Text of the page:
XLVIII. Agaricum potum obolis tribus in vini veteris cyatho uno lieni medetur, e panace omnium generum radix in mulso, sed teucria praecipue pota arida et decocta quantum manus capiat in aceti heminis tribus ad heminam.1 inlinitur eadem ex aceto aut, si tolerari non possit, ex fico vel aqua. polemonia bibitur ex vino, vettonica drachma in oxymelitis cyathis tribus, aristolochia ut contra serpentes. 76argemonia septem diebus in cibo sumpta lienem consumere dicitur, agaricum in aceto mulso obolis duobus. nymphaeae heracliae radix in vino pota et ipsa consumit. cissanthemus drachma bis die sumpta in vini albi cyathis duobus per dies xl lienem dicitur paulatim emittere per urinam. prodest et hysopum cum fico decoctum, lonchitidis radix decocta priusquam semen demittat, peucedani quoque 77radix et lieni et renibus. lien suco acori poto2 consumitur—praecordiis et ilibus utilissimae radices3—clymeni semen potum diebus xxx pondere denarii in vino albo, vettonicae farina ex melle et aceto scillite pota, radix lonchitidis in aqua. teucrium inlinitur, item scordium cum cera, agaricum cum farina e feno Graeco.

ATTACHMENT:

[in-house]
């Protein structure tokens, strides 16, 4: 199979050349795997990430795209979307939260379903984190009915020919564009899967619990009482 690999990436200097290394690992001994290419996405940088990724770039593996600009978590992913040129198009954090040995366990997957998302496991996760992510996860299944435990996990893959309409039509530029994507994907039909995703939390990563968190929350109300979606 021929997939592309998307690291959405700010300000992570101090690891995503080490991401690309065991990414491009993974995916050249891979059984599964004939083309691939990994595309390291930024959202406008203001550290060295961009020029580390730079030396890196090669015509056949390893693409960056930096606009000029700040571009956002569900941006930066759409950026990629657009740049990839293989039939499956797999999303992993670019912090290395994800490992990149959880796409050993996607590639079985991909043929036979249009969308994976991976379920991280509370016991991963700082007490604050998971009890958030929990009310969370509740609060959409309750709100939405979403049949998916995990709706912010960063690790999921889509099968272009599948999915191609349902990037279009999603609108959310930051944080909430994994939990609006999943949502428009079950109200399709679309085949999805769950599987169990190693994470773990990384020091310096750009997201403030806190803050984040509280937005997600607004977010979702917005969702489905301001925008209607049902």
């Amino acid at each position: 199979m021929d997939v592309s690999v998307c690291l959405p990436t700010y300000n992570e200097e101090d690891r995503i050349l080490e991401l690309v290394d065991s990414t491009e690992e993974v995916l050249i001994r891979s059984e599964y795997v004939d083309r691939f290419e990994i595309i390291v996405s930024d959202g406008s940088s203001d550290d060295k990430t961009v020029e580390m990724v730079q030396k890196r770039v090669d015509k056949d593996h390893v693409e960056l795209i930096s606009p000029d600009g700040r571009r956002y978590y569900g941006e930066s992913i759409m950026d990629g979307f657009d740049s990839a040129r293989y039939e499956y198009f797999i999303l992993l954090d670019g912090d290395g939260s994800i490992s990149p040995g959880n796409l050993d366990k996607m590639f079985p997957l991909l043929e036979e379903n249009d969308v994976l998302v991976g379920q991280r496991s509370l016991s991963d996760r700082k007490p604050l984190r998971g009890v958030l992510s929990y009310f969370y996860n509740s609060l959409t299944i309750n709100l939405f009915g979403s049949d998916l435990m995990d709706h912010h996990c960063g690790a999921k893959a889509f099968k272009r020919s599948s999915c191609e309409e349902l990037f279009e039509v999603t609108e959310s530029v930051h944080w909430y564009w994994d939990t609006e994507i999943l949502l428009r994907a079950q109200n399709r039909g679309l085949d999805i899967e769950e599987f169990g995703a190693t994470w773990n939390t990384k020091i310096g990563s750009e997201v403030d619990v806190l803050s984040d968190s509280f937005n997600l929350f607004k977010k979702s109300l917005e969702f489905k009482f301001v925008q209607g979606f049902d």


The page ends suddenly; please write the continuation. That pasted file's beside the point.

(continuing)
XLVIII. Agaric taken in drink, the dose beingSplenic troubles. three oboli in one cyathus of old wine, is good for disorders of the spleen, as is the root in honey wine of all kinds of panaces, but best of all is teucria, dried and taken in drink by boiling down to one heminaa a handful of it with three heminae of vinegar. In vinegar it is also used as a liniment, or, if that cannot be borne, in figs or water. Polemonia is taken in wine, or a drachma of betony in three cyathi of oxymel, or aristolochia as used for snake bite. Argemonia, taken in food on seven consecutive days, is said to reduce the spleen, and so are two oboli of agaric in oxymel. It is reduced also by the root of nymphaea heraclia taken in wine or by itself. Cissanthemus, if a drachma is taken twice daily in two cyathi of white wine for forty days, is said to carry off the spleen gradually in the urine. Useful too is a decoction of hyssop with fig, or of the root of lonchitis before it sheds its seed, while a decoction of root of peucedanum is good for both spleen and kidneys. The spleen is reduced by the juice of acoron taken by the mouth—the roots are very useful for trouble of the hypochondria and groinb—by the seed of clymenus taken in drink for thirty days, the dose being a denarius by weight in white wine, by powdered betony taken in honey and squill vinegar, and by root of lonchitis in water. Teucriumc is used as liniment, likewise scordium with wax, or agaric with powdered fenugreek.
- aAd flemina is a clever emendation, but the chapter deals with diseases of the spleen.
- bIt seems most natural to mend the grammar of this passage by making praecordiis . . . radices a parenthesis, a favourite trick of Pliny, and understanding consumit or utile before clymeni.
- cNotice both forms, teucria and teucrium, in the same chapter.